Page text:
Bryant’s large-scale map of Buckinghamshire
By BRYANT, A[ndrew], 1825
Map of the County of Buckingham from actual Survey by A. Bryant, in the Year 1824. Inscribed by Permission, to His Grace The Duke of Buckingham & Chandos Lord Lieutenant, and to the Nobility, Clergy, and Gentry, of the County.
- Author: BRYANT, A[ndrew]
- Publication place: London
- Publisher: Published By A. Bryant, 27 Great Ormond Street
- Publication date: Sept. 1st, 1825.
- Physical description: Large engraved map, dissected and mounted on linen, in two sections, fine original full-wash colour, edged in green silk, housed in original tanned calf pull-off slipcase, gilt edged, spine gilt, rubbed.
- Dimensions: 2050 by 1150mm. (80.75 by 45.25 inches).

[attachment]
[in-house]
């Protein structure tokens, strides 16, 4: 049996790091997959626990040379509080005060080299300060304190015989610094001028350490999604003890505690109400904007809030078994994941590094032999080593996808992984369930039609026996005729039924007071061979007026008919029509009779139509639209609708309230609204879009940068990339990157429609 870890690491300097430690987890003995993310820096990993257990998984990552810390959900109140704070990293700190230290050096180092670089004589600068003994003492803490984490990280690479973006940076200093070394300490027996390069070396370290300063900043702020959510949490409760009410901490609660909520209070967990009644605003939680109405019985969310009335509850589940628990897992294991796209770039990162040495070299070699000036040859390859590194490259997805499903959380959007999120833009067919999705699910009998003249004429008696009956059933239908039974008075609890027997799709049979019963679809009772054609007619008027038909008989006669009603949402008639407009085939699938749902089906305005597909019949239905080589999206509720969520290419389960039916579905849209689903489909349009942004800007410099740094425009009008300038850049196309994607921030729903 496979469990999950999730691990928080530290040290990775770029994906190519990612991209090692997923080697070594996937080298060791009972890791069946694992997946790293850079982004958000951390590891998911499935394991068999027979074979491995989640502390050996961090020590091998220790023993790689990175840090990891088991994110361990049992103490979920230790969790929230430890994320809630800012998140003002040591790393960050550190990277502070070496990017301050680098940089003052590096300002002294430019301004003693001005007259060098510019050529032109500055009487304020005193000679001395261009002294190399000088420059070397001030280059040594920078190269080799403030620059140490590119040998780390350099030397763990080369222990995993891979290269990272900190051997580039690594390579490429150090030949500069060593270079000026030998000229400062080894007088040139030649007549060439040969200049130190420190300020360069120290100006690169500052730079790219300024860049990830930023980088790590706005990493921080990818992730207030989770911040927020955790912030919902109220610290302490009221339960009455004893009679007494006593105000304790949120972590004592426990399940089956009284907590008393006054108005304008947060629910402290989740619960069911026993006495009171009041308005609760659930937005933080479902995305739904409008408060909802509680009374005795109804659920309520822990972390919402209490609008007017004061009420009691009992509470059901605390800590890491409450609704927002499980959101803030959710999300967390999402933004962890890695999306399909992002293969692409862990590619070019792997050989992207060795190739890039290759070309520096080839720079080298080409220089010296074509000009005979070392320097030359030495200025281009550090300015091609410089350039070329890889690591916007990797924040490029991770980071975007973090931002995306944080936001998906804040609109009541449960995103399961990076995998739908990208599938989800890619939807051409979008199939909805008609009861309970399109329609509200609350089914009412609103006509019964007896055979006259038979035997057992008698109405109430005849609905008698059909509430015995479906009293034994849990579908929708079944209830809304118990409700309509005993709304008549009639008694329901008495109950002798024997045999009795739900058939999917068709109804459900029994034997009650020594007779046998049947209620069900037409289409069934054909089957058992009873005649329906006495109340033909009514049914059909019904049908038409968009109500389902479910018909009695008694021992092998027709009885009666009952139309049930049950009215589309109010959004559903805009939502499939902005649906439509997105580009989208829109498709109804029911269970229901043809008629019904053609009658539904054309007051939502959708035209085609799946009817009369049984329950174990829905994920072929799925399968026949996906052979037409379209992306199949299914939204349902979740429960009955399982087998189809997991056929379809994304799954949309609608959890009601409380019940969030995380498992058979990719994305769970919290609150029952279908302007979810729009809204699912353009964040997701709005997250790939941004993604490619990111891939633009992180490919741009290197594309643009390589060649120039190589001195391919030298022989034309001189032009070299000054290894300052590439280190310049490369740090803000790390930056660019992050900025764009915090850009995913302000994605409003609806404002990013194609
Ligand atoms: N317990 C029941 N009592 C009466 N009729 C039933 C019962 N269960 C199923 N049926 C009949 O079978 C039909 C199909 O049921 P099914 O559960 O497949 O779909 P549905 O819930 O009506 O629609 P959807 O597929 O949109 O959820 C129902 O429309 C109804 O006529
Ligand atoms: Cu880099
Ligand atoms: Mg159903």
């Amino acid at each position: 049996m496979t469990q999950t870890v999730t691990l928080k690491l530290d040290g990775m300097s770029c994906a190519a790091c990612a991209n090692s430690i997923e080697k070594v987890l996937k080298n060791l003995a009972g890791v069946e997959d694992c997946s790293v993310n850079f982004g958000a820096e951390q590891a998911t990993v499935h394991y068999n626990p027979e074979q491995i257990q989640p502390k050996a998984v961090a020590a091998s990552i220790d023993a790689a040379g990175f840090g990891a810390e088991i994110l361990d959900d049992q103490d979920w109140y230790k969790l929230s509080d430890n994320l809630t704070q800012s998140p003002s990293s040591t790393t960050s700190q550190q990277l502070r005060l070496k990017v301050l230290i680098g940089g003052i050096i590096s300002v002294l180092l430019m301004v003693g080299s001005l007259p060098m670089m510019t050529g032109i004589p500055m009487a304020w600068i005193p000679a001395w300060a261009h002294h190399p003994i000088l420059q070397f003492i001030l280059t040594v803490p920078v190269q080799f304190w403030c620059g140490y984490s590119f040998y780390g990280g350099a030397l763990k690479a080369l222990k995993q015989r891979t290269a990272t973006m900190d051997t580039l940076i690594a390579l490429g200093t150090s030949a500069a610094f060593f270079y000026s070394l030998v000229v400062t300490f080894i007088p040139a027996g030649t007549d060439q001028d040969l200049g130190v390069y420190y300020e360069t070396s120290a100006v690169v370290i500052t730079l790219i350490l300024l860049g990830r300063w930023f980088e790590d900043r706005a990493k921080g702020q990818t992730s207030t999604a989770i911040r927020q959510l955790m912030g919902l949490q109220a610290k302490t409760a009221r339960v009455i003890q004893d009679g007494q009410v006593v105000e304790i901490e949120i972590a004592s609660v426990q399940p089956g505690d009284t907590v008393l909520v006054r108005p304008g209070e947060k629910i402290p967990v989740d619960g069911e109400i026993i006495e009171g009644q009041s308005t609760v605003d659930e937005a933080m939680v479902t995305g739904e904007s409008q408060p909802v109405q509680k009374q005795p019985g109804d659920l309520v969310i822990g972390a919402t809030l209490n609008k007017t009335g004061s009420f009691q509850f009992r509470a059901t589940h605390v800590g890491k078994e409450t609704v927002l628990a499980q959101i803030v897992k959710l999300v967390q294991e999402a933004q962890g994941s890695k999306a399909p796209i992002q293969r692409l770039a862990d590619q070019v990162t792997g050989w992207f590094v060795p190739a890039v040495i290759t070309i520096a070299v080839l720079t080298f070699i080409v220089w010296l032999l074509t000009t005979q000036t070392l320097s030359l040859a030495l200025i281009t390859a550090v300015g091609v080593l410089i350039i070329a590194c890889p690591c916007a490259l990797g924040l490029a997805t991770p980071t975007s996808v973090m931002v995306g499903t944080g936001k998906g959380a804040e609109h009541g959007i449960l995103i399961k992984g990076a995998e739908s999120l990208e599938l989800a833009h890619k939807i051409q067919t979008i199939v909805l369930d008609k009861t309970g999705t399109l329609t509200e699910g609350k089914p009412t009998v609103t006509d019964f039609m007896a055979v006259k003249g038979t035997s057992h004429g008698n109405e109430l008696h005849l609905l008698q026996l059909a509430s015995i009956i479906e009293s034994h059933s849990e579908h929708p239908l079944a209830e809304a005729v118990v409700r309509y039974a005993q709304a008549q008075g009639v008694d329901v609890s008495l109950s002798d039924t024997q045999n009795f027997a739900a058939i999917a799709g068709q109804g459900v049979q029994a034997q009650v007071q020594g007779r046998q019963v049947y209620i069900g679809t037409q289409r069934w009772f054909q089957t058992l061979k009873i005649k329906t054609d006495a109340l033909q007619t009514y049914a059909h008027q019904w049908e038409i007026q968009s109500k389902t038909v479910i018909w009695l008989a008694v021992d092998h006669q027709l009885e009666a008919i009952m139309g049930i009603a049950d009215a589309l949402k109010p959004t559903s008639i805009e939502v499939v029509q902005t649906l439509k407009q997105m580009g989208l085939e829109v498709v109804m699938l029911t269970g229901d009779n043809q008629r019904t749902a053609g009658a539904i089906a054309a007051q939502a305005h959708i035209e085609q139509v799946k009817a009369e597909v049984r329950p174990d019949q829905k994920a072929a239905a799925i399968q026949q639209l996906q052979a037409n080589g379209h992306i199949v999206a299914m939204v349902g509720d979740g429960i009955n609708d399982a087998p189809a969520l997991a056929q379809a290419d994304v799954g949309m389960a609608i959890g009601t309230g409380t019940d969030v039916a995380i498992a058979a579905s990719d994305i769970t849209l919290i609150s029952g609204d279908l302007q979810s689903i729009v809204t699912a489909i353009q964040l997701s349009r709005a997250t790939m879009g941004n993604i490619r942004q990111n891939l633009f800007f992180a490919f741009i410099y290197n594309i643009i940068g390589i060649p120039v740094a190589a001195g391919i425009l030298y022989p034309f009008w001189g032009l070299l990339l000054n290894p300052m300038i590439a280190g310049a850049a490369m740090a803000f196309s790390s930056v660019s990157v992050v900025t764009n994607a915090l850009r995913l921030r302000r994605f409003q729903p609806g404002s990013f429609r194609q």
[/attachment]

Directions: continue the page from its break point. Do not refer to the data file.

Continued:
- Inventory reference: 1866
Between 1822 and 1835 Andrew Bryant surveyed thirteen English counties, much in the manner of the Greenwood brothers, though without the latters’ extreme detail. With their swash lettering, vignette views and meticulous engraving, there was a great similarity about their respective output. Of the six counties covered by both cartographers, in five instances they were both working in the field at the same time, even with the much talked about animosity between the Greenwoods and Bryant, it is most likely that they shared information. The map, like the Greenwoods’, is very detailed, and shows boundaries of the counties, hundreds and parishes, churches and chapels, castles and quarries, farmhouses and gentlemen’s seats, heaths and common land, woods, parliamentary representatives, and distances between towns. The map is on a scale of 1 1/2 inches to the mile. The maps by Bryant are appreciably scarcer than those of the Greenwoods.